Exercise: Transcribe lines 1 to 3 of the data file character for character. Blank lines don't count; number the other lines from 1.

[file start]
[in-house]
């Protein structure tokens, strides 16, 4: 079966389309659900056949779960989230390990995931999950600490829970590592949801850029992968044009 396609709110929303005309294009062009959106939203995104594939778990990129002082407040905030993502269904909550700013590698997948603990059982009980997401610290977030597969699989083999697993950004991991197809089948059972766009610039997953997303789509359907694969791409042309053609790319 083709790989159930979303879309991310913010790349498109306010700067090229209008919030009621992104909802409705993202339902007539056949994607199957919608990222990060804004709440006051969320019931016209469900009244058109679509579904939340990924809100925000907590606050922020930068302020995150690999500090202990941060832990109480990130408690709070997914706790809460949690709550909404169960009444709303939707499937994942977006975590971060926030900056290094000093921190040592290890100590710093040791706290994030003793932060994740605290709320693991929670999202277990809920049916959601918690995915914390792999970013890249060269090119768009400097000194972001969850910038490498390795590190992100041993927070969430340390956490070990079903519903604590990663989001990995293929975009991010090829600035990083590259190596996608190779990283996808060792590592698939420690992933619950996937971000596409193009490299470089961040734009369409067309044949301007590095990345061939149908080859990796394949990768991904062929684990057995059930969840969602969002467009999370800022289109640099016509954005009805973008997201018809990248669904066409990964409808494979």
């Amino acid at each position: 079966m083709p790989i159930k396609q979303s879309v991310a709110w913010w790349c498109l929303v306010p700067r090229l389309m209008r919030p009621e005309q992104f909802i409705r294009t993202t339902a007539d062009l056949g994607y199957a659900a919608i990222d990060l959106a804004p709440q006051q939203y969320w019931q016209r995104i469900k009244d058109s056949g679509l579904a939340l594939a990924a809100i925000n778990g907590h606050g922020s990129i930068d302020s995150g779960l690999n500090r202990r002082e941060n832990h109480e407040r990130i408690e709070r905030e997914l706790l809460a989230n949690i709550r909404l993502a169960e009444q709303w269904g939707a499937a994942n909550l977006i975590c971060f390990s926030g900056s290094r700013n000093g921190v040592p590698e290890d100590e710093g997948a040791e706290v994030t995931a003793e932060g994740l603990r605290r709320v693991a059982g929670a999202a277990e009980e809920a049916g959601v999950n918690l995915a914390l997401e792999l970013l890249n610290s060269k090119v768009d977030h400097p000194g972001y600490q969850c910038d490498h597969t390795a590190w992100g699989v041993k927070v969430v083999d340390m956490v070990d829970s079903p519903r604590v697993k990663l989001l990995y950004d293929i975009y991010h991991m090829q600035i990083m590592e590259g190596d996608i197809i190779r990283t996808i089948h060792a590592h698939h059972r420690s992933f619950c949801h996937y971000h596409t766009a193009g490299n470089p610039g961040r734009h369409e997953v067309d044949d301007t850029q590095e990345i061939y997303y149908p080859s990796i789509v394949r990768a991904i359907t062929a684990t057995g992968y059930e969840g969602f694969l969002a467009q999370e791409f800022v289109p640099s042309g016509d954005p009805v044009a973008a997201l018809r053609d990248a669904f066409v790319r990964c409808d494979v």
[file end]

[in-house]
């Protein structure tokens, strides 16, 4: 079966389309659900056949779960989230390990995931999950600490829970590592949801850029992968044009 396609709110929303005309294009062009959106939203995104594939778990990129002082407040905030993502269904909550700013590698997948603990059982009980997401610290977030597969699989083999697993950004991991197809089948059972766009610039997953997303789509359907694969791409042309053609790319 083709790989159930979303879309991310913010790349498109306010700067090229209008919030009621992104909802409705993202339902007539056949994607199957919608990222990060804004709440006051969320019931016209469900009244058109679509579904939340990924809100925000907590606050922020930068302020995150690999500090202990941060832990109480990130408690709070997914706790809460949690709550909404169960009444709303939707499937994942977006975590971060926030900056290094000093921190040592290890100590710093040791706290994030003793932060994740605290709320693991929670999202277990809920049916959601918690995915914390792999970013890249060269090119768009400097000194972001969850910038490498390795590190992100041993927070969430340390956490070990079903519903604590990663989001990995293929975009991010090829600035990083590259190596996608190779990283996808060792590592698939420690992933619950996937971000596409193009490299470089961040734009369409067309044949301007590095990345061939149908080859990796394949990768991904062929684990057995059930969840969602969002467009999370800022289109640099016509954005009805973008997201018809990248669904066409990964409808494979």
């Amino acid at each position: 079966m083709p790989i159930k396609q979303s879309v991310a709110w913010w790349c498109l929303v306010p700067r090229l389309m209008r919030p009621e005309q992104f909802i409705r294009t993202t339902a007539d062009l056949g994607y199957a659900a919608i990222d990060l959106a804004p709440q006051q939203y969320w019931q016209r995104i469900k009244d058109s056949g679509l579904a939340l594939a990924a809100i925000n778990g907590h606050g922020s990129i930068d302020s995150g779960l690999n500090r202990r002082e941060n832990h109480e407040r990130i408690e709070r905030e997914l706790l809460a989230n949690i709550r909404l993502a169960e009444q709303w269904g939707a499937a994942n909550l977006i975590c971060f390990s926030g900056s290094r700013n000093g921190v040592p590698e290890d100590e710093g997948a040791e706290v994030t995931a003793e932060g994740l603990r605290r709320v693991a059982g929670a999202a277990e009980e809920a049916g959601v999950n918690l995915a914390l997401e792999l970013l890249n610290s060269k090119v768009d977030h400097p000194g972001y600490q969850c910038d490498h597969t390795a590190w992100g699989v041993k927070v969430v083999d340390m956490v070990d829970s079903p519903r604590v697993k990663l989001l990995y950004d293929i975009y991010h991991m090829q600035i990083m590592e590259g190596d996608i197809i190779r990283t996808i089948h060792a590592h698939h059972r420690s992933f619950c949801h996937y971000h596409t766009a193009g490299n470089p610039g961040r734009h369409e997953v067309d044949d301007t850029q590095e990345i061939y997303y149908p080859s990796i789509v394949r990768a991904i359907t062929a684990t057995g992968y059930e969840g969602f694969l969002a467009q999370e791409f800022v289109p640099s042309g016509d954005p009805v044009a973008a997201l018809r053609d990248a669904f066409v790319r990964c409808d494979v």